General Question

SundayKittens's avatar

What color should I paint my art classroom?

Asked by SundayKittens (5834points) May 13th, 2010

I teach high school art. I do not want a mural on the wall. I’m thinking a combination of green and blue to CALM them and put them in a thoughtful mood and won’t interfere too much visually with posters in the room. Any suggestions or personal experiences?

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20 Answers

lucillelucillelucille's avatar

Yellow.It is supposed to inspire creativity.I am planning on painting my studio area that color :)

Cruiser's avatar

Let them paint it. I bet the result would be pretty cool!

zephyr826's avatar

I painted my (French) classroom a bright yellow (I think the color is “Thai Silk”) and then did a red latex-based glaze over the top with plastic bags. The kids seem to like it. It doesn’t really calm them though. If that’s what you’re looking for a blue/green combo may be the best choice.

dpworkin's avatar

When I was a museum exhibition director, we always used a soft off-white (Like Benjamin Moore’s Linen White) so that the artworks would take the focus and provide the color. I assume you hang student work, so that is what I would recommend.

save_the_tatas's avatar

I think you should make at least one wall look like a brickwall and should graffiti some words or quotes you like on it. It would take a little more work, but I think it would look super cool.

Ponderer983's avatar

Jackson Pollack the shit out of it!

susanc's avatar

I totally vote with dpworkin, as always. Don’t get all inventive with this. Let the students do that! If you feel off-white is too plain, blue-ish or green-ish would be fine, but grey it – don’t let it be vivid. The calming effect of pink is actually documented – it’s used in prisons – but presumably you don’t want to scare the homophobic boys by pinkifying.
Whatever you do, the walls will be active very soon, and won’t need competition! Kudos thoughtful art teacher.

perspicacious's avatar

Let the kids paint it. Split them into four groups and give them freedom to create.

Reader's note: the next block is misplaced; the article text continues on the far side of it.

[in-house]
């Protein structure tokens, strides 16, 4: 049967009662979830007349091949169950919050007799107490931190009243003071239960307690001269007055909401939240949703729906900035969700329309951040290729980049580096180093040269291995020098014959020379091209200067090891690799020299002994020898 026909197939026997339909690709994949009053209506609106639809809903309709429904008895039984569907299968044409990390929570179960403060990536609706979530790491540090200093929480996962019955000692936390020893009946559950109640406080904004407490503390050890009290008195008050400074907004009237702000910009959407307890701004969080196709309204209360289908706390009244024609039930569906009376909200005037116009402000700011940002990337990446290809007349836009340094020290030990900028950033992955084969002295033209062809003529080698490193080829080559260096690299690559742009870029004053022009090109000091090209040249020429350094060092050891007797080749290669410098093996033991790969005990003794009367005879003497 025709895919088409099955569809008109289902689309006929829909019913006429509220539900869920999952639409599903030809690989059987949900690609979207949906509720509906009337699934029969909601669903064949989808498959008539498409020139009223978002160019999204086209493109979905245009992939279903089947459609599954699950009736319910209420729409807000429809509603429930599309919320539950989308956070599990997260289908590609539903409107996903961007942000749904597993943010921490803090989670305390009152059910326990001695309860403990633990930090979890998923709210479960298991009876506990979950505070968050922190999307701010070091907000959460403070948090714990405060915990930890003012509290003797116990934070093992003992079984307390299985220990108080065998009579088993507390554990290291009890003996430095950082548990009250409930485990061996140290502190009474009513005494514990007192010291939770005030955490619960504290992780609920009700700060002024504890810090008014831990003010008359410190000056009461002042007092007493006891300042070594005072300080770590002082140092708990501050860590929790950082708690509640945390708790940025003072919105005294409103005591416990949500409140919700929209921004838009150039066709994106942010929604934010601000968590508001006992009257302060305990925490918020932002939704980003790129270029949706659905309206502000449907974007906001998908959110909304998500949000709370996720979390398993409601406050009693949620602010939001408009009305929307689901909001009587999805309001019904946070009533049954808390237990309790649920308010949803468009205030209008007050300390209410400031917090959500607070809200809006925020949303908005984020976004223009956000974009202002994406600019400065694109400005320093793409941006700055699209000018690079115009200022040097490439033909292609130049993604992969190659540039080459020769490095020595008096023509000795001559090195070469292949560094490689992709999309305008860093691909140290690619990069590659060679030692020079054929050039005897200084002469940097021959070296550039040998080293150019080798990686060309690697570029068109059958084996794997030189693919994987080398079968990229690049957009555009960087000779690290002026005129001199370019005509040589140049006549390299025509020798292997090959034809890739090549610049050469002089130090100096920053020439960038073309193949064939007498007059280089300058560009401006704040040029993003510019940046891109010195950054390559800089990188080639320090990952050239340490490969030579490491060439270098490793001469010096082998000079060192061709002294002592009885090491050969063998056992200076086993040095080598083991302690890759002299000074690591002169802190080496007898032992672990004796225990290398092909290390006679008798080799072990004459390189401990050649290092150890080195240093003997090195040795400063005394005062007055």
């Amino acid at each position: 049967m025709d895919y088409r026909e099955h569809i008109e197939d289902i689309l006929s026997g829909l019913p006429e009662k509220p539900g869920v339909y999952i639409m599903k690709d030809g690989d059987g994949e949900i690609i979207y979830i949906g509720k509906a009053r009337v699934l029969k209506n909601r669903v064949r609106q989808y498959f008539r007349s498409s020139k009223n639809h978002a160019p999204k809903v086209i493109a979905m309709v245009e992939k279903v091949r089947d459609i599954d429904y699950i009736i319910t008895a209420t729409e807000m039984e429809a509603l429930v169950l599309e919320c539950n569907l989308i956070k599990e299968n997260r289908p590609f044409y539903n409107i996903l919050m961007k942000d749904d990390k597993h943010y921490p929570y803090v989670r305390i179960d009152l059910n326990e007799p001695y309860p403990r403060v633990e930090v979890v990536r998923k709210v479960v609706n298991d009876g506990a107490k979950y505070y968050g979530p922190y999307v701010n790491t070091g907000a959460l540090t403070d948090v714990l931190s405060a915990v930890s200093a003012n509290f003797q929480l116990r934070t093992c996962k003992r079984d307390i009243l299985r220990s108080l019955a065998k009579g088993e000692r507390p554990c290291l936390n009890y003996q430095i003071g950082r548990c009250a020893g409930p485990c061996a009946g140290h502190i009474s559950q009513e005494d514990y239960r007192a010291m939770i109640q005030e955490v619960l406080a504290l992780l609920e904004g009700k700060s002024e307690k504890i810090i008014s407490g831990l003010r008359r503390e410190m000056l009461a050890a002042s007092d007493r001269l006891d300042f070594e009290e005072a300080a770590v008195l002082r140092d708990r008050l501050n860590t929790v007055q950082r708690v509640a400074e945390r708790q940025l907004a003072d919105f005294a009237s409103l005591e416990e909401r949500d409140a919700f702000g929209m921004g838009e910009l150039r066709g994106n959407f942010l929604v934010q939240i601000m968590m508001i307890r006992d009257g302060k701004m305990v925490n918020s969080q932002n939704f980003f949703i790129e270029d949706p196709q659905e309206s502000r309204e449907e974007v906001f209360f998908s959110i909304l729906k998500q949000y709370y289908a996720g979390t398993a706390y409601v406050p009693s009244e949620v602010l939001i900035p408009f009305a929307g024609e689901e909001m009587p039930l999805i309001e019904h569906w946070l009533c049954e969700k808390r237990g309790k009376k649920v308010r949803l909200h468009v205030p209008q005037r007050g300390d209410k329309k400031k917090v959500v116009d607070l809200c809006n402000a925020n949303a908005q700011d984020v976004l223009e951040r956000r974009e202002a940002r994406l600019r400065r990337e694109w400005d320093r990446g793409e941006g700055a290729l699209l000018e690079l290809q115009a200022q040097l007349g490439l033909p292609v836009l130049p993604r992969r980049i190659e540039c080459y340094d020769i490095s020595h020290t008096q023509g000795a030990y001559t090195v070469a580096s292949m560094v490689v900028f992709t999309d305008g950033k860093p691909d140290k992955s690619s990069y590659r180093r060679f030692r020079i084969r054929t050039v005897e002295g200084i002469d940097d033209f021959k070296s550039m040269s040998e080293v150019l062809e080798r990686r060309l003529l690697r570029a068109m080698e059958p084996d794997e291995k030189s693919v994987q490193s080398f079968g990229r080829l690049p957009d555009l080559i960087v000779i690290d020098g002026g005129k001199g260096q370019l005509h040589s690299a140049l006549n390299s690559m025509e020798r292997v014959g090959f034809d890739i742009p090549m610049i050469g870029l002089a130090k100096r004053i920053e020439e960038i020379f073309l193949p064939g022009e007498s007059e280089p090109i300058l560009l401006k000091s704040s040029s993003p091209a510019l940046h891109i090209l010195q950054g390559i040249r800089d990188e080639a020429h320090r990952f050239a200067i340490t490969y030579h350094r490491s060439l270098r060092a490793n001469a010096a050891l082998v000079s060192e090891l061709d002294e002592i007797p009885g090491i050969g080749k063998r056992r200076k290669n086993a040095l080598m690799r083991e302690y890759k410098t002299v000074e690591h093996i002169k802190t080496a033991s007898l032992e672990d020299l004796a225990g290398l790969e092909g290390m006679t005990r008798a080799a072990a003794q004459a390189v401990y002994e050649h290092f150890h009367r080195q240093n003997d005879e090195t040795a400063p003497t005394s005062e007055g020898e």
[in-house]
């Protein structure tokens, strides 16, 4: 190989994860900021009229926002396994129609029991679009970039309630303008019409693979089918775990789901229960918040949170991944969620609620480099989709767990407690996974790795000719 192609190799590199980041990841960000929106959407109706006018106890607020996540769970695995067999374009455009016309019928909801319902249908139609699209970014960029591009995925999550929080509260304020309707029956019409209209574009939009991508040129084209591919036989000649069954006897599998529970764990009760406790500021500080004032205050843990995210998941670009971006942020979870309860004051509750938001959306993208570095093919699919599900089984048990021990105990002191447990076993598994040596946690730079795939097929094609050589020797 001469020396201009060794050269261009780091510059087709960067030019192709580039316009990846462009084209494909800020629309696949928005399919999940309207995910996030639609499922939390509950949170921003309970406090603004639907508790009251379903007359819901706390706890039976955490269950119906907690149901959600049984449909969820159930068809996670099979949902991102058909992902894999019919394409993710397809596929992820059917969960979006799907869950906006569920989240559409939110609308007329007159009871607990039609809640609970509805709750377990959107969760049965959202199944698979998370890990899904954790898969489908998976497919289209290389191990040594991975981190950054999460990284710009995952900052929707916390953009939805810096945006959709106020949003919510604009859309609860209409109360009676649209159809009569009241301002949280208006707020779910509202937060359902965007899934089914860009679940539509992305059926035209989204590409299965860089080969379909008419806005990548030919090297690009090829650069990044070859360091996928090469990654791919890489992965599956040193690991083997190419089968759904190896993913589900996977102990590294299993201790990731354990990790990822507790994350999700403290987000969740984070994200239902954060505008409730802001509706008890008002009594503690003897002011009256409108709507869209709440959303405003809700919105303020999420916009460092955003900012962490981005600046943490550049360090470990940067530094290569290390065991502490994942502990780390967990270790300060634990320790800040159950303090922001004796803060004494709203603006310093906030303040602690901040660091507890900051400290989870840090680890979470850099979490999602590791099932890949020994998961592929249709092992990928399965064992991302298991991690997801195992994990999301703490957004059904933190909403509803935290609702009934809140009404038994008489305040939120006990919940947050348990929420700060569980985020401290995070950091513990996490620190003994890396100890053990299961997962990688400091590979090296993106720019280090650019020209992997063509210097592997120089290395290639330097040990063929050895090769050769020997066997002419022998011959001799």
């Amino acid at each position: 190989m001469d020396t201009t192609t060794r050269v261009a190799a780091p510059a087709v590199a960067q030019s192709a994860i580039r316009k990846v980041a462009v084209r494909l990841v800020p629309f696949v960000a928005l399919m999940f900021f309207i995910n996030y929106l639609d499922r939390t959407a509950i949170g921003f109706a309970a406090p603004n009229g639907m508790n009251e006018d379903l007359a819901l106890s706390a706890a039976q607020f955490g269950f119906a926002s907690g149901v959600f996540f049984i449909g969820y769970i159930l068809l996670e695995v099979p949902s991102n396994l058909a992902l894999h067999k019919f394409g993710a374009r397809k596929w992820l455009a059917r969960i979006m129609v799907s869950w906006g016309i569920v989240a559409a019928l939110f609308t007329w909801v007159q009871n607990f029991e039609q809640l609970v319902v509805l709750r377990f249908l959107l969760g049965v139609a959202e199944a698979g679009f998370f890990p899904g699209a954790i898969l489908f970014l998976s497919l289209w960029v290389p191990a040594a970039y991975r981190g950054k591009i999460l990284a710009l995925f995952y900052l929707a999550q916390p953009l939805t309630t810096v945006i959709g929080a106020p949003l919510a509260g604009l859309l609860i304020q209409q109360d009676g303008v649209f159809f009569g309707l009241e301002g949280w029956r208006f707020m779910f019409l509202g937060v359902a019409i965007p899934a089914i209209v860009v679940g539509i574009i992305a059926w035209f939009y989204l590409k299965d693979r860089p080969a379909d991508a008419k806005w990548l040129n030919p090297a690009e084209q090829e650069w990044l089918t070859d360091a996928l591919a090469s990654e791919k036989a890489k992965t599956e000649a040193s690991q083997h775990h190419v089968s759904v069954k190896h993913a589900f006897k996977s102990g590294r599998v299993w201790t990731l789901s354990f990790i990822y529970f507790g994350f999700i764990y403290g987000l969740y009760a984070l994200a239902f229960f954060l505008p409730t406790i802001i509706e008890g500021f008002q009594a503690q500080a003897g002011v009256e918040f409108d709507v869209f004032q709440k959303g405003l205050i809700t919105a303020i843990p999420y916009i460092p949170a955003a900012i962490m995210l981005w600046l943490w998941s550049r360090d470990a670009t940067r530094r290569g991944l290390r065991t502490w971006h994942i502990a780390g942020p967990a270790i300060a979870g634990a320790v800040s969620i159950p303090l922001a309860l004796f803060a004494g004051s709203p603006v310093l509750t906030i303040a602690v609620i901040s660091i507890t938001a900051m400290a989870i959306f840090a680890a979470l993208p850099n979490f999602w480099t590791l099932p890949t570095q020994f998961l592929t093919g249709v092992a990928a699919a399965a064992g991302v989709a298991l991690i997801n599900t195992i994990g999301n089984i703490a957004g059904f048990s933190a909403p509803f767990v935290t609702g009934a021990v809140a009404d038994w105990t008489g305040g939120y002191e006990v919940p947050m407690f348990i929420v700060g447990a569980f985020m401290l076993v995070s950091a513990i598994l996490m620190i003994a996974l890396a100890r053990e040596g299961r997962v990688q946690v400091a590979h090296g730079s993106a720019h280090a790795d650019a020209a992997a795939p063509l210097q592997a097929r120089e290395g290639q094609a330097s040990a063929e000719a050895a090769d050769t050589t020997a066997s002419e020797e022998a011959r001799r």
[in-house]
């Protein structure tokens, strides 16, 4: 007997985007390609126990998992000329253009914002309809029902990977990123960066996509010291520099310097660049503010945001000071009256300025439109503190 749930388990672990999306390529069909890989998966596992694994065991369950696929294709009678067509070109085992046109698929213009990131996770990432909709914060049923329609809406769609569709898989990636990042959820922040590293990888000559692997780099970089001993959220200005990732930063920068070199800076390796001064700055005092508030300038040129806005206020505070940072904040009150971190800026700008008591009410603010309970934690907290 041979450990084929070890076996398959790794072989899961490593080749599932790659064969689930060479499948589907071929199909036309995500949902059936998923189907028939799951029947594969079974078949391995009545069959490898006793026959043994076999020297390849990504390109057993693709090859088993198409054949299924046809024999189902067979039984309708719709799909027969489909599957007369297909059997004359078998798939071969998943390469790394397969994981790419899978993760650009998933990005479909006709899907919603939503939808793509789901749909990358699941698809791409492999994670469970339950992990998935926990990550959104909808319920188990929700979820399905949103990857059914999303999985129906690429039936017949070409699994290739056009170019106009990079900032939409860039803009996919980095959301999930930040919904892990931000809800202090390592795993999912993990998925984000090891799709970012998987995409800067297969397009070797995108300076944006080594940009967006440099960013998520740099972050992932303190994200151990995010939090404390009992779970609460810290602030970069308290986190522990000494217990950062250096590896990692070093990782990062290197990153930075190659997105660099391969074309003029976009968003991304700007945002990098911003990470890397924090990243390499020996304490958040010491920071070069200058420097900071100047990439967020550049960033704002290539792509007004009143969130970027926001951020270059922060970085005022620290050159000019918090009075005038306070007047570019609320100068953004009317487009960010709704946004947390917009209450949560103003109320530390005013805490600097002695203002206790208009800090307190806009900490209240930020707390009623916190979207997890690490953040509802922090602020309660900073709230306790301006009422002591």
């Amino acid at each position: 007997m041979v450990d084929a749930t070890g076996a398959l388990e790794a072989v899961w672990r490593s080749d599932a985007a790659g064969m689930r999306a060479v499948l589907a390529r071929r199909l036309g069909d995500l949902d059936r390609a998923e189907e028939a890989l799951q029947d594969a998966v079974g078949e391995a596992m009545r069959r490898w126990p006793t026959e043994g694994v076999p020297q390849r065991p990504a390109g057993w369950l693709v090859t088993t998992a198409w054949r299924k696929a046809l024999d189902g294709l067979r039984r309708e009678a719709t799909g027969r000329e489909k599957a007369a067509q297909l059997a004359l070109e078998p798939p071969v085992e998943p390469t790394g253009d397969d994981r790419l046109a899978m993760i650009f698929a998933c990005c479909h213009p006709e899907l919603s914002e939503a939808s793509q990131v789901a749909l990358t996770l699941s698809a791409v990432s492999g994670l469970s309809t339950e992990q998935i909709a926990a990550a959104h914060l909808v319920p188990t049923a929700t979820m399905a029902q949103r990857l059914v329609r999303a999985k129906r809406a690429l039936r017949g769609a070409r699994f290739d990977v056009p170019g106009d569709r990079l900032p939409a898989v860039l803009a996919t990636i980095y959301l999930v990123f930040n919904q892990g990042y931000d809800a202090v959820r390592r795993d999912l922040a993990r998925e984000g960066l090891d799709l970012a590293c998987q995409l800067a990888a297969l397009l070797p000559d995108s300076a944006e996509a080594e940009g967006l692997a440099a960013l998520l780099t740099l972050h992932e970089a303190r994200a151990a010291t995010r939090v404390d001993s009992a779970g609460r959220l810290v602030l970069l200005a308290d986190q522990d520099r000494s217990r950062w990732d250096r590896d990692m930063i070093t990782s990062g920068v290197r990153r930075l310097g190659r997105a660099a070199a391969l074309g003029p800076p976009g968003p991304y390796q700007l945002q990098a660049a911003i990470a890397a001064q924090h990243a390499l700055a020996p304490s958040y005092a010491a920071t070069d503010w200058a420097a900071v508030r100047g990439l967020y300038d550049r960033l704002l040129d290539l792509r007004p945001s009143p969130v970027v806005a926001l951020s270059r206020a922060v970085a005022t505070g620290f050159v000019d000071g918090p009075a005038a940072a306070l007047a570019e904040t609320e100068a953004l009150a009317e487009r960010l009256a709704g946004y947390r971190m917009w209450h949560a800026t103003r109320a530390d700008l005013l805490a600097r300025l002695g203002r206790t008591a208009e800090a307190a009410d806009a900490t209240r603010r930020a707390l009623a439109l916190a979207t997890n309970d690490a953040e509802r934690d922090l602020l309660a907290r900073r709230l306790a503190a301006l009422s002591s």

JLeslie's avatar

I say some shade of white. That way you can hang the artwork up and it won’t make anyone dizzy. You can paint the baseboards and the door an interesting color maybe? I really dislike yellow, which many have mentioned here, just a matter of opinion of course.

chamelopotamus's avatar

Maybe they shouldnt be calm, maybe they should be alert and agitated, through oranges, reds, and yellows. Put some fire in their belly and get them ticking.

The_Idler's avatar

You need white or offwhite, for the colour definition whilst working.

Otherwise it makes those nice natural-white lamps useless.

charliecompany34's avatar

pea green and soft orange

Fred931's avatar

Choose one, two, or even 3 walls (if you’re that crazy breed of art teacher) and throw every color you have in that art room at it (them). I’ll bring my paintball gun. for the other three/two/one, use something that won’t burn your eyes out of their sockets. Those (that) will be the wall(s) you put stuff up on.

JLeslie's avatar

@charliecompany34 I love green and orange in almost any hue. I have a lot of it in my house.

jazmina88's avatar

orange….every wall a different color

augustlan's avatar

I like a nice bluish or greenish grey. Works as a neutral, but isn’t as stark as white.

veronasgirl's avatar

I am an art teacher and my number one rule is allowing my students freedom in creativity. Let them paint it. Let them come together as a team and make creative decisions, you and the principal can approve of it of course. But this is a wonderful learning opportunity for the students and for you, take advantage of it! :)

The_Idler's avatar

That’s fine if you teach kids,
but when the work actually matters, surely the quality of light is of primary importance?

kruger_d's avatar

No murals. Art rooms look chaotic enough between the posters, supplies, equipment, and actual art hanging around. Artists do deal with chaos better than some, but not all art students have an artist’s temperment. Busy rooms can be really difficult for kids with autism or ADHD. Go with what works with your flooring, cabinetry, and trim just like you would at home. Also test it, because some colors can look pretty sick under fluorescent lighting. I think a soft greyed green would be nice. Go with what makes you feel good. After all, you’re the only one spending the whole day there.
If you want to involve your students, take the opportunity to talk about color harmonies and interior design.

beatrixtuffy's avatar

Actually, choosing colours for painting is absolutely most important part. So, I want to suggest you that you must consider attractive colours or primary colours for creating your art more superb. Even I also do the same.

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